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Aurora -- Julie Kirk, executive director of the Cuyahoga County Republican Party and a 2008 Aurora High School graduate, said she and co-workers faced challenges in helping to make July's Republican National Convention a success.
"For us as a county party, the last two years have really been a balancing act," she said. "Everywhere I went, people wanted to know how they could get involved, how they could be a delegate or how their company could get a contract.
"We wanted to share this information with everyone but also had to keep expectations realistic," she said. "There were only 66 delegates from Ohio -- ultimately chosen by the John Kasich campaign -- and only so many vendors would be hired.
"Luckily, they needed volunteers by the thousands, so most people who were interested were able to contribute that way in a variety of positions."
She said another challenge was hosting the week-long hospitality venue.
"We don't know of anyone else typically doing this kind of venue with live performances every night with acts like Jim Brickman, Big & Rich and the Marshall Tucker Band," she said. "It took a team of very dedicated people to make it happen."
Kirk said in her role as executive director, "we helped support the RNC staff's Committee on Arrangements with things like volunteer recruitment and making sure they were hiring and contracting with the best Cleveland companies."
"Additionally, we also helped them make sure local people and things were included in the convention programming and delegate experience," she explained.
She said several local groups were tapped to lead the Pledge of Allegiance, present the colors or deliver a prayer including the Republican Veterans Color Guard, while local students participated in the Red, Write & Blue essay contest that her organization helped support.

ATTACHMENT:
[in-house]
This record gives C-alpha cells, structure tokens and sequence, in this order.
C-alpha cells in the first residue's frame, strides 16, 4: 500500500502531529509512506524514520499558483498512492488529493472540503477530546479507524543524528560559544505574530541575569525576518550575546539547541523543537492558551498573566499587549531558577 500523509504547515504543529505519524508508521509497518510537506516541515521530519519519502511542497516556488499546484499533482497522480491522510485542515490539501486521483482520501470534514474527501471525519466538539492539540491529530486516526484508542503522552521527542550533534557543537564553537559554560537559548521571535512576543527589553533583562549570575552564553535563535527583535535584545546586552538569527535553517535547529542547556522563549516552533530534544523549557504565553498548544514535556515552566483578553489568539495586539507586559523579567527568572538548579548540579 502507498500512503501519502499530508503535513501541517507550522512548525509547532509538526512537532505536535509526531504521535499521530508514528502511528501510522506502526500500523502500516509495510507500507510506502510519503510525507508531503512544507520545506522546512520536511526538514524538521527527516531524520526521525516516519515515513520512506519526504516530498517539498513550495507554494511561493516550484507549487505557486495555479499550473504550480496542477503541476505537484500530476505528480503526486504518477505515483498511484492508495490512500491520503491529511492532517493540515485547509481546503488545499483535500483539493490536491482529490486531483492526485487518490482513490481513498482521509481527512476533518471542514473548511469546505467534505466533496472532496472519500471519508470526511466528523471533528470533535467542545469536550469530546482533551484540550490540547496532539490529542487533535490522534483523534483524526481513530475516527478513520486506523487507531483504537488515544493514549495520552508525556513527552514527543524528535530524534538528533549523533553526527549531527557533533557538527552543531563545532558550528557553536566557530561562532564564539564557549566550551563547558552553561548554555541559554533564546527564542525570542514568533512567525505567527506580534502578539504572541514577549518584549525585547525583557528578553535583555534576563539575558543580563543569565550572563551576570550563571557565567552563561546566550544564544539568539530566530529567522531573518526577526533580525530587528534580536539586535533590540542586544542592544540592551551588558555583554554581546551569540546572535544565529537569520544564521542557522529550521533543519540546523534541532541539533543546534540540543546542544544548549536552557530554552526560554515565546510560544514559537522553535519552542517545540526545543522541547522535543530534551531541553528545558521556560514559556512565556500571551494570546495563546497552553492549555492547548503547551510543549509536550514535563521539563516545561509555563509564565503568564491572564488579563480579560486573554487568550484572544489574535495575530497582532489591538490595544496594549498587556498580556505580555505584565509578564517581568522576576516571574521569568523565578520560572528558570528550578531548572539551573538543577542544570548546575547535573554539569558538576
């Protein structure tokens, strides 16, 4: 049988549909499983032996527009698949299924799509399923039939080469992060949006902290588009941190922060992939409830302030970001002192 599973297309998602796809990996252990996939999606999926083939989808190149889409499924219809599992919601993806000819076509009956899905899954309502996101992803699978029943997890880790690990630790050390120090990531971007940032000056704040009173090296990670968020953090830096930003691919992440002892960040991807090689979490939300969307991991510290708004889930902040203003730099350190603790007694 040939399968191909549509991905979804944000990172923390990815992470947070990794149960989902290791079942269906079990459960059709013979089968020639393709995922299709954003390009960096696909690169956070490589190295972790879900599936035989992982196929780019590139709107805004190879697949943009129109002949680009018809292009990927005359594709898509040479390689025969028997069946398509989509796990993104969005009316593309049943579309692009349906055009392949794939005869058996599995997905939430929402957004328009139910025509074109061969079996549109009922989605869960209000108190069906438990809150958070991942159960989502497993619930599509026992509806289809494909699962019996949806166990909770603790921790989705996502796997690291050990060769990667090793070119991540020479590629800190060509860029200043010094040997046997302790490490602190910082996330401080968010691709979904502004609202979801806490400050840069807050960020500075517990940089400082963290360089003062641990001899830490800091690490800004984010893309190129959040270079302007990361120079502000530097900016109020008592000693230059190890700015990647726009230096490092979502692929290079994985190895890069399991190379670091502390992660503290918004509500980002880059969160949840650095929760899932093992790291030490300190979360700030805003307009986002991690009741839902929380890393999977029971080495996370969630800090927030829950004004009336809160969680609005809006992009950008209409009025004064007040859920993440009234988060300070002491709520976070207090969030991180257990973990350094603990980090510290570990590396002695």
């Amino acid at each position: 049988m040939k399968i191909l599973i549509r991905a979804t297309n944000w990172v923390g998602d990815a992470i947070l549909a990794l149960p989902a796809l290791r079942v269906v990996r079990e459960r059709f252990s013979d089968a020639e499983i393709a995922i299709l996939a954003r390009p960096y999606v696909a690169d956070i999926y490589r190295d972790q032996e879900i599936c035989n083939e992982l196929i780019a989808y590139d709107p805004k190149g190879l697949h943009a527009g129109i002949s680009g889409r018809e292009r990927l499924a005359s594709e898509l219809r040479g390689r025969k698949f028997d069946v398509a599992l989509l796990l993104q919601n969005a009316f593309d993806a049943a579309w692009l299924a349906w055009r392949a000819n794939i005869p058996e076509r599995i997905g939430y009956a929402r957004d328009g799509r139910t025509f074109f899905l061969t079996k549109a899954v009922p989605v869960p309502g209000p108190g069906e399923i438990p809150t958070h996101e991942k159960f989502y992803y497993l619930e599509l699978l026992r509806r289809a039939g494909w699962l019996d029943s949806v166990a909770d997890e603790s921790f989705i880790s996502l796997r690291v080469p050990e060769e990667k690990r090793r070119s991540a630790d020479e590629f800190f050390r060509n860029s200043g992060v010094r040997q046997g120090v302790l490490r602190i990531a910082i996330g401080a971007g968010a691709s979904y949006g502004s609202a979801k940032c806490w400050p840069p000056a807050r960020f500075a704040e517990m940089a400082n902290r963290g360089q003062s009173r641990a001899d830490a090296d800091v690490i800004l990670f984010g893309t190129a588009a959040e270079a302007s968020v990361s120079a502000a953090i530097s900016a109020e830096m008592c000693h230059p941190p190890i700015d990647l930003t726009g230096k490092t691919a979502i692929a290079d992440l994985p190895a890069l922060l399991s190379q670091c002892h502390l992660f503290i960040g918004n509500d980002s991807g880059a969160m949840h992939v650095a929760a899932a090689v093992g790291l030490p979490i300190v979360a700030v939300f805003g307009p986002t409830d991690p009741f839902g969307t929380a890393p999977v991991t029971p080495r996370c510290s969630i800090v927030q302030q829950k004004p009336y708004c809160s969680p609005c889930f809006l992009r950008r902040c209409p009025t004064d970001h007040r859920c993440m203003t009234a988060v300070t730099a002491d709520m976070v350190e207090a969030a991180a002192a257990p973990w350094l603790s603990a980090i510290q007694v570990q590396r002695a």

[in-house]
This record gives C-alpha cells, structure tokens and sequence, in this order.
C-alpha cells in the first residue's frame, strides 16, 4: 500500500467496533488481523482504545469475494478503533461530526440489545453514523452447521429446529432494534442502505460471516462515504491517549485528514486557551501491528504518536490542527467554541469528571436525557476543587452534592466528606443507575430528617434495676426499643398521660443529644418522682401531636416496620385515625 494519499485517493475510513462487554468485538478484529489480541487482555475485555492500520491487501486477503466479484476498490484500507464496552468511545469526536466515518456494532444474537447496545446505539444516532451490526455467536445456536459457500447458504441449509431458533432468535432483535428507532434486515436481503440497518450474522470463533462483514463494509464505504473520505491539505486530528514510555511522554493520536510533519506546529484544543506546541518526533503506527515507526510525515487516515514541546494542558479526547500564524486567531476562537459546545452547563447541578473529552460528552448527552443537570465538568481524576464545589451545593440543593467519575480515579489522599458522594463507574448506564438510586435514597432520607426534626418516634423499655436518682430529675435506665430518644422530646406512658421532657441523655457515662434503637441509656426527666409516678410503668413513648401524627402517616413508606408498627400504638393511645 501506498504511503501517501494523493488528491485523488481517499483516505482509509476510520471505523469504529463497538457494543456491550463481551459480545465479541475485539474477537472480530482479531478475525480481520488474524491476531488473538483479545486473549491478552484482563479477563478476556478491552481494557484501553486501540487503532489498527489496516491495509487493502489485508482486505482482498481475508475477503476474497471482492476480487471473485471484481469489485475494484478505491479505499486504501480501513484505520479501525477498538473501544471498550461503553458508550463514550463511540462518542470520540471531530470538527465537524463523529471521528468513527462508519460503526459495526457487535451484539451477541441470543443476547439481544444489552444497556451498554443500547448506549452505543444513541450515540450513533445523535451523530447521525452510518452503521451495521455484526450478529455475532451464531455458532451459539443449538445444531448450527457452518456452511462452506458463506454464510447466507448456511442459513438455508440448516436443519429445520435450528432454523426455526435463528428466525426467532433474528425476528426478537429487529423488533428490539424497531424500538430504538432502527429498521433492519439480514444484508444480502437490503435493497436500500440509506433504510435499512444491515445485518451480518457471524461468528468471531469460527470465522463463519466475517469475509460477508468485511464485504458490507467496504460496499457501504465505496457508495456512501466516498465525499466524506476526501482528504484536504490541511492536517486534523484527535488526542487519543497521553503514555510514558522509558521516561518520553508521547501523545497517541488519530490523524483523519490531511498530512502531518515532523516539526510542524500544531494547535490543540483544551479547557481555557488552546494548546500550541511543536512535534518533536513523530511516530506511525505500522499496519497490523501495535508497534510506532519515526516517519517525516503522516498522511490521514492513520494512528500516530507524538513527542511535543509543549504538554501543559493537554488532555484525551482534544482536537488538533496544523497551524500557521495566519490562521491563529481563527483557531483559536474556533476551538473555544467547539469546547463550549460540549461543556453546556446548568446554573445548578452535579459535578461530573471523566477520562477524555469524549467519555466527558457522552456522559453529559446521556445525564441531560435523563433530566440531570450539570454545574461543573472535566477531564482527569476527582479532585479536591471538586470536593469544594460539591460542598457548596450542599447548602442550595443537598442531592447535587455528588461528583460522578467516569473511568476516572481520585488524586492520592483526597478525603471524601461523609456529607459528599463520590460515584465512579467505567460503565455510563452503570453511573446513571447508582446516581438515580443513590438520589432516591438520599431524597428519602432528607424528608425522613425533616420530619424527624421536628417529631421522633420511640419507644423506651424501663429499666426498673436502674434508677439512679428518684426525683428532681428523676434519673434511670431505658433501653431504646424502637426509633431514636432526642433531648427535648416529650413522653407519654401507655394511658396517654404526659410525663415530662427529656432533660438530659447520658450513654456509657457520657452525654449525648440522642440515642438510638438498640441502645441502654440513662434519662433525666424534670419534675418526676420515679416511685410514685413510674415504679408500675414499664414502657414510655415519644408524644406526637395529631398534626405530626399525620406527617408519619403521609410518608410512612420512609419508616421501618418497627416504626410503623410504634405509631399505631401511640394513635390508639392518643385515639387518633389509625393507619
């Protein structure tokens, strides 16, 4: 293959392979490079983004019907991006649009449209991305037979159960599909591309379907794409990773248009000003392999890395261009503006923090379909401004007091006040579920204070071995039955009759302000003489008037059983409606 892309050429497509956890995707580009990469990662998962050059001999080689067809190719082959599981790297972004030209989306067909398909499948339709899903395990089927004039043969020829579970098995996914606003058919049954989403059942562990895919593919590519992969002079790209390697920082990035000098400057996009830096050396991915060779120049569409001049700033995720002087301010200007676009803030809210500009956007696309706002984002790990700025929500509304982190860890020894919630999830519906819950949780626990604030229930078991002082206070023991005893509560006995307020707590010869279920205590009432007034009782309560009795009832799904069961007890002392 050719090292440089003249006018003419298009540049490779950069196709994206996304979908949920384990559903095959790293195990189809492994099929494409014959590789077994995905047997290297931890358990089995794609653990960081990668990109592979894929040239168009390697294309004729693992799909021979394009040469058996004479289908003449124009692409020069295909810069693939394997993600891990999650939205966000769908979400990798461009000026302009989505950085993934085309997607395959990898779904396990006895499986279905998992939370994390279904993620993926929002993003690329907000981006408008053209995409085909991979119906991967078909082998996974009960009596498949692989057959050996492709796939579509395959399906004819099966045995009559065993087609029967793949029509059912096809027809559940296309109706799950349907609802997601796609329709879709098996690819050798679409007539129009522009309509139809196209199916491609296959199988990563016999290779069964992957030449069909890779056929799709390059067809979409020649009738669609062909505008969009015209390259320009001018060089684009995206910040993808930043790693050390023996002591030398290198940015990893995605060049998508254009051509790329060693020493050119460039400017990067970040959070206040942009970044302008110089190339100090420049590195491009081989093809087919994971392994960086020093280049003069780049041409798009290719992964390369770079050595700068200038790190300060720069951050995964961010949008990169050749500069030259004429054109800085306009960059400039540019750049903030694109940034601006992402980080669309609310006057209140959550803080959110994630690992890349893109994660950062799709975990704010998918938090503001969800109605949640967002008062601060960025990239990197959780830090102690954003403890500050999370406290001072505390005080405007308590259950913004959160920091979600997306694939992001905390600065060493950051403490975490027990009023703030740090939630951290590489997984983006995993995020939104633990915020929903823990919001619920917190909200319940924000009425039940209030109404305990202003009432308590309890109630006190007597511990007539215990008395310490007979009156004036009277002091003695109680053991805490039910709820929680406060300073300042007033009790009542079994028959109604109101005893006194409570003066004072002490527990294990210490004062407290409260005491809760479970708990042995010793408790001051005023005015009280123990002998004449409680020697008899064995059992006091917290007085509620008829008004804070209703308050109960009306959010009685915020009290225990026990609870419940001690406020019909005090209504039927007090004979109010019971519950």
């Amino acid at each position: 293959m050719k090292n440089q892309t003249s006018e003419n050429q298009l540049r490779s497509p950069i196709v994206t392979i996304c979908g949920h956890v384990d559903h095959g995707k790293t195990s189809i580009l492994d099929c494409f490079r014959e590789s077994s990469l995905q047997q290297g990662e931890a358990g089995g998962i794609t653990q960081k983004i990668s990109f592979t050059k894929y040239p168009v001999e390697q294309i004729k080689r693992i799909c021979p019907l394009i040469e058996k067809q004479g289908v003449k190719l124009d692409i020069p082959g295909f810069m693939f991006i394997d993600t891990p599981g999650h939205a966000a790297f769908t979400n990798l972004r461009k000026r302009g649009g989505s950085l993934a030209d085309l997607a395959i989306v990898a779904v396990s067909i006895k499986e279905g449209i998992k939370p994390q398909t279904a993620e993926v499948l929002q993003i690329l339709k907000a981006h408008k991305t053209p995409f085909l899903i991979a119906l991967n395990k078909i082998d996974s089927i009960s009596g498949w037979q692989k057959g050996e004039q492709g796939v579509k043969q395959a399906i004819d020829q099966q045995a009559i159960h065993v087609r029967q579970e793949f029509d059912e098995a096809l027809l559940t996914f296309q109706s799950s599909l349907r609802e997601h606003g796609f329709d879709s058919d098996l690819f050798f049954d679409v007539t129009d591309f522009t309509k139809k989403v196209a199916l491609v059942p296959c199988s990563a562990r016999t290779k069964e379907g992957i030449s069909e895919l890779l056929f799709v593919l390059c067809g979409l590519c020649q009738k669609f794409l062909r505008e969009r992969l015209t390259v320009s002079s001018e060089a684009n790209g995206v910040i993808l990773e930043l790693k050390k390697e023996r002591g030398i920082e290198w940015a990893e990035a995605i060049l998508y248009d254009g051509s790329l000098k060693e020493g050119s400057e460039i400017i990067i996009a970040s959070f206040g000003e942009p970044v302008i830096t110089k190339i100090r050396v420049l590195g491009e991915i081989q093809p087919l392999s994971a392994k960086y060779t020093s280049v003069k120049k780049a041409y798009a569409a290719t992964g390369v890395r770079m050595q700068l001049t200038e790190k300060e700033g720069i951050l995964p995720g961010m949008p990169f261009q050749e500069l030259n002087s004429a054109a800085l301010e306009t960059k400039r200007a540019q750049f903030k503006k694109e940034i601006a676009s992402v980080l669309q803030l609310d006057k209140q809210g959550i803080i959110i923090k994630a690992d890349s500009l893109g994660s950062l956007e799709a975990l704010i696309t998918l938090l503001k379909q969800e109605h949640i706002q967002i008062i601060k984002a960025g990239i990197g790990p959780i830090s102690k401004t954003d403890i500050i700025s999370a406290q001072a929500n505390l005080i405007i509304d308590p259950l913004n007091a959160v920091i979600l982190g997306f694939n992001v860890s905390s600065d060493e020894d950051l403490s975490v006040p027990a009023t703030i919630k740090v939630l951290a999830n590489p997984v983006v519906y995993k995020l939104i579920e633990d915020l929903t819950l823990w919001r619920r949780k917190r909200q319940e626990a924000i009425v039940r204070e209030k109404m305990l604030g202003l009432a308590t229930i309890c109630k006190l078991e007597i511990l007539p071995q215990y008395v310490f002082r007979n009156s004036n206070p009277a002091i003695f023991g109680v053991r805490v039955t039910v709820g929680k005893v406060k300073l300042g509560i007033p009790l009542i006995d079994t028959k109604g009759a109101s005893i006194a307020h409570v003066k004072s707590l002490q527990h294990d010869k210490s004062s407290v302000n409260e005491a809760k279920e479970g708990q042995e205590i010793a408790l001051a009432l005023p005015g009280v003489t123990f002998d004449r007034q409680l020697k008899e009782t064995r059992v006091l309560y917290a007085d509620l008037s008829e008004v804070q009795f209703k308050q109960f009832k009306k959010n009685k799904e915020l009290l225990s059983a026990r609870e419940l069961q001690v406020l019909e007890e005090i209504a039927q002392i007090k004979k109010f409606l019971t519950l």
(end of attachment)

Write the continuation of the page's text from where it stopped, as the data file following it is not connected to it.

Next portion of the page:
"IT WAS great to be able to work with the members of the RNC staff that were very receptive to our suggestions and really did want to show Cleveland in the best possible light," she said.
Kirk said as a county party, they hosted a week-long hospitality and entertainment venue just outside the perimeter.
"It was great to host delegates from across the country alongside our local voters who wanted to get a feel for what the convention was all about," she said.
"This is not something host county parties typically do at conventions and was really due to the leadership of our chairman, Rob Frost."
Kirk said she was particularly impressed by the energy that was on display in the downtown area all week.
"It really felt like a big city where everyone wanted to be," she said. "At the same time, everyone, including the wait staff, valets and volunteers, was so excited to be there and was so helpful and friendly."
Kirk said Cleveland did "a great job" as a host city.
"Traffic was never really an issue for locals, the police did a great job of respectfully monitoring protests and the weather was perfect," she said.
"All the recent improvements downtown, including the remodeling of Public Square, really helped us put our best foot forward. I expect that many of the delegates will be encouraging their friends to come back.
"All of the media attention will help shed light on what we all know -- that we have a perfect mixture of sports, dining, history and nature to keep visitors more than entertained."
Kirk said she was inside Quicken Loans Arena on the Thursday night of convention week.
"It was really a sight to see all the delegations from across the country in one place," she said. "And to see how they were able to transform our basketball arena into a full blown Republican Party."
Phone: 330-541-9400 ext. 4187
Twitter: Mike Lesko@MikeLesko_RPC